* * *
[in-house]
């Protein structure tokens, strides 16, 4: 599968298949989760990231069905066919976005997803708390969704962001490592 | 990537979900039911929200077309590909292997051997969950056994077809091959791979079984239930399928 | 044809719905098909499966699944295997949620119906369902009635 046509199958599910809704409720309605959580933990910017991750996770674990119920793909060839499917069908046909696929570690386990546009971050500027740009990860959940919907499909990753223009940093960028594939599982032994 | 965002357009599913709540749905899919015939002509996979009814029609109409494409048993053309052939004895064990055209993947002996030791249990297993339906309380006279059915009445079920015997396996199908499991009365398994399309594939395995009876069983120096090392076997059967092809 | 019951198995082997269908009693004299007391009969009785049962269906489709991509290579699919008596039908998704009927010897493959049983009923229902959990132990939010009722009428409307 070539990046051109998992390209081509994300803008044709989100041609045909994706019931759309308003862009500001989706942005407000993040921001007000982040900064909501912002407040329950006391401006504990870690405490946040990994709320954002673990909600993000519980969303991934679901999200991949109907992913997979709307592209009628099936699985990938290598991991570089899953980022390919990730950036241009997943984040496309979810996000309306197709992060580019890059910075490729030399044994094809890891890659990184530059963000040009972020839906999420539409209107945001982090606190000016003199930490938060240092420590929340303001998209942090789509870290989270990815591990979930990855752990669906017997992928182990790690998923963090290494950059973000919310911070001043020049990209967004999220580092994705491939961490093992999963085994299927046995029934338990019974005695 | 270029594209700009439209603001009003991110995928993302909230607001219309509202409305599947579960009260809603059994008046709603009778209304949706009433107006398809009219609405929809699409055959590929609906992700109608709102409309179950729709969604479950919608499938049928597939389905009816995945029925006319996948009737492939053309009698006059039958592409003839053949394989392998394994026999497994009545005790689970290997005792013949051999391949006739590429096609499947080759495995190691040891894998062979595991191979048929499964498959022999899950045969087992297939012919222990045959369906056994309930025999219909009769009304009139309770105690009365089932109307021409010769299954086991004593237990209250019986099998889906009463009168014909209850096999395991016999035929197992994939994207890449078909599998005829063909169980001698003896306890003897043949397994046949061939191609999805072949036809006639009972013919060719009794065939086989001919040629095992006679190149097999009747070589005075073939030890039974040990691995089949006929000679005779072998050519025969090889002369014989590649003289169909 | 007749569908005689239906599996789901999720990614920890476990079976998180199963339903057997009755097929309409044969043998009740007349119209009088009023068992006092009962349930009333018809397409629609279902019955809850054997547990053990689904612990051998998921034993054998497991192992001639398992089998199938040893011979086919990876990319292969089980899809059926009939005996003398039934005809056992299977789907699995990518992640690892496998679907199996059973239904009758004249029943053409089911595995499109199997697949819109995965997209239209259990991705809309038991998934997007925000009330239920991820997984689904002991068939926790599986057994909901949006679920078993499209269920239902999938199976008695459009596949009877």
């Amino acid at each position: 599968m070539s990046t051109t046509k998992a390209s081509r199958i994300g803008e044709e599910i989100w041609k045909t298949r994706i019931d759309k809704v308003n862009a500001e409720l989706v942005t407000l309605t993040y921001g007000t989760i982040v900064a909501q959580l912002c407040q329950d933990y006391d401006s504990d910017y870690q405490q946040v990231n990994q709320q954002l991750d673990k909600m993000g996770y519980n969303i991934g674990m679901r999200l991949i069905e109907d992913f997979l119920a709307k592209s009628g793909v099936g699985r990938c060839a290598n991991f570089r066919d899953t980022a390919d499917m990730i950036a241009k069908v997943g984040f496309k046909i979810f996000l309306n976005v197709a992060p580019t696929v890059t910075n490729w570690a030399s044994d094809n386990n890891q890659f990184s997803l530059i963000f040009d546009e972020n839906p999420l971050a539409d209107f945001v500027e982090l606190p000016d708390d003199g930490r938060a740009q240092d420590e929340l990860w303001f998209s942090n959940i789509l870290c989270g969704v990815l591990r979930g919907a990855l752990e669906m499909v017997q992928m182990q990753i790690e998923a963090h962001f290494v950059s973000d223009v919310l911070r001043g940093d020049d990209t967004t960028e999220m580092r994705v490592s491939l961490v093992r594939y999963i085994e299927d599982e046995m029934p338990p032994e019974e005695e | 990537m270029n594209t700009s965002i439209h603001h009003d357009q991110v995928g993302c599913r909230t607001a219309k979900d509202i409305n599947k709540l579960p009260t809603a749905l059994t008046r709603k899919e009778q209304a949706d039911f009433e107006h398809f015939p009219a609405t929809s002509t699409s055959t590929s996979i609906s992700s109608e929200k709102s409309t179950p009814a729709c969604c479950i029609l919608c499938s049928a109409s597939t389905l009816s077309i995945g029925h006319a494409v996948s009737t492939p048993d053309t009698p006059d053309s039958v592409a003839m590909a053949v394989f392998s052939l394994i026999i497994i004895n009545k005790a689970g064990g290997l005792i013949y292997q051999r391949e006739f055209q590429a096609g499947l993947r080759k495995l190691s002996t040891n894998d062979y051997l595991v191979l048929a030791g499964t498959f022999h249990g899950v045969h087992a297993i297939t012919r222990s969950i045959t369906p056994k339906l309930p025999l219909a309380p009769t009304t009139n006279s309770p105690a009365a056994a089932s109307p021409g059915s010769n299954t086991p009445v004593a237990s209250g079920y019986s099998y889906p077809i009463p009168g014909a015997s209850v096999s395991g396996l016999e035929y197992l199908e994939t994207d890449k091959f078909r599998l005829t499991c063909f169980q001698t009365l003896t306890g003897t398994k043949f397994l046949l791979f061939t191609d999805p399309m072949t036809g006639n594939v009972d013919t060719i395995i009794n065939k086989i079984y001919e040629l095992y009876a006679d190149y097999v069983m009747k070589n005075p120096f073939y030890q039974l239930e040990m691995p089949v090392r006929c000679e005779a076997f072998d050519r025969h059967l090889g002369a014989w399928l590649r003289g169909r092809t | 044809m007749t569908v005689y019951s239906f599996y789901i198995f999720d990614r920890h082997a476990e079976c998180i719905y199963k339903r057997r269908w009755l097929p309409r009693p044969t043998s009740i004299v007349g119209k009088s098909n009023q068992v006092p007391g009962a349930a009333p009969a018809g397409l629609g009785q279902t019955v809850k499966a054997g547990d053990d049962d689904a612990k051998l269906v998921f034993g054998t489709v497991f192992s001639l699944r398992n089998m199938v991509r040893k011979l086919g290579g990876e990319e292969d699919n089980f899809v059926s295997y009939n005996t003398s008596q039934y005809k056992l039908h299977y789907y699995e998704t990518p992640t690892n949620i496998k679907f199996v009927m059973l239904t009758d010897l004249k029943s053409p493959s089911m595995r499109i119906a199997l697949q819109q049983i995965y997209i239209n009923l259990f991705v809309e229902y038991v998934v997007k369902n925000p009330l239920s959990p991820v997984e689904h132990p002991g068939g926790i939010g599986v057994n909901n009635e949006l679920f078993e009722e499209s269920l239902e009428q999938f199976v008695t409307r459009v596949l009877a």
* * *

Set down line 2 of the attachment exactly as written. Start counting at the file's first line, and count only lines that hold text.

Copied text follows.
């Protein structure tokens, strides 16, 4: 599968298949989760990231069905066919976005997803708390969704962001490592 | 990537979900039911929200077309590909292997051997969950056994077809091959791979079984239930399928 | 044809719905098909499966699944295997949620119906369902009635 046509199958599910809704409720309605959580933990910017991750996770674990119920793909060839499917069908046909696929570690386990546009971050500027740009990860959940919907499909990753223009940093960028594939599982032994 | 965002357009599913709540749905899919015939002509996979009814029609109409494409048993053309052939004895064990055209993947002996030791249990297993339906309380006279059915009445079920015997396996199908499991009365398994399309594939395995009876069983120096090392076997059967092809 | 019951198995082997269908009693004299007391009969009785049962269906489709991509290579699919008596039908998704009927010897493959049983009923229902959990132990939010009722009428409307 070539990046051109998992390209081509994300803008044709989100041609045909994706019931759309308003862009500001989706942005407000993040921001007000982040900064909501912002407040329950006391401006504990870690405490946040990994709320954002673990909600993000519980969303991934679901999200991949109907992913997979709307592209009628099936699985990938290598991991570089899953980022390919990730950036241009997943984040496309979810996000309306197709992060580019890059910075490729030399044994094809890891890659990184530059963000040009972020839906999420539409209107945001982090606190000016003199930490938060240092420590929340303001998209942090789509870290989270990815591990979930990855752990669906017997992928182990790690998923963090290494950059973000919310911070001043020049990209967004999220580092994705491939961490093992999963085994299927046995029934338990019974005695 | 270029594209700009439209603001009003991110995928993302909230607001219309509202409305599947579960009260809603059994008046709603009778209304949706009433107006398809009219609405929809699409055959590929609906992700109608709102409309179950729709969604479950919608499938049928597939389905009816995945029925006319996948009737492939053309009698006059039958592409003839053949394989392998394994026999497994009545005790689970290997005792013949051999391949006739590429096609499947080759495995190691040891894998062979595991191979048929499964498959022999899950045969087992297939012919222990045959369906056994309930025999219909009769009304009139309770105690009365089932109307021409010769299954086991004593237990209250019986099998889906009463009168014909209850096999395991016999035929197992994939994207890449078909599998005829063909169980001698003896306890003897043949397994046949061939191609999805072949036809006639009972013919060719009794065939086989001919040629095992006679190149097999009747070589005075073939030890039974040990691995089949006929000679005779072998050519025969090889002369014989590649003289169909 | 007749569908005689239906599996789901999720990614920890476990079976998180199963339903057997009755097929309409044969043998009740007349119209009088009023068992006092009962349930009333018809397409629609279902019955809850054997547990053990689904612990051998998921034993054998497991192992001639398992089998199938040893011979086919990876990319292969089980899809059926009939005996003398039934005809056992299977789907699995990518992640690892496998679907199996059973239904009758004249029943053409089911595995499109199997697949819109995965997209239209259990991705809309038991998934997007925000009330239920991820997984689904002991068939926790599986057994909901949006679920078993499209269920239902999938199976008695459009596949009877």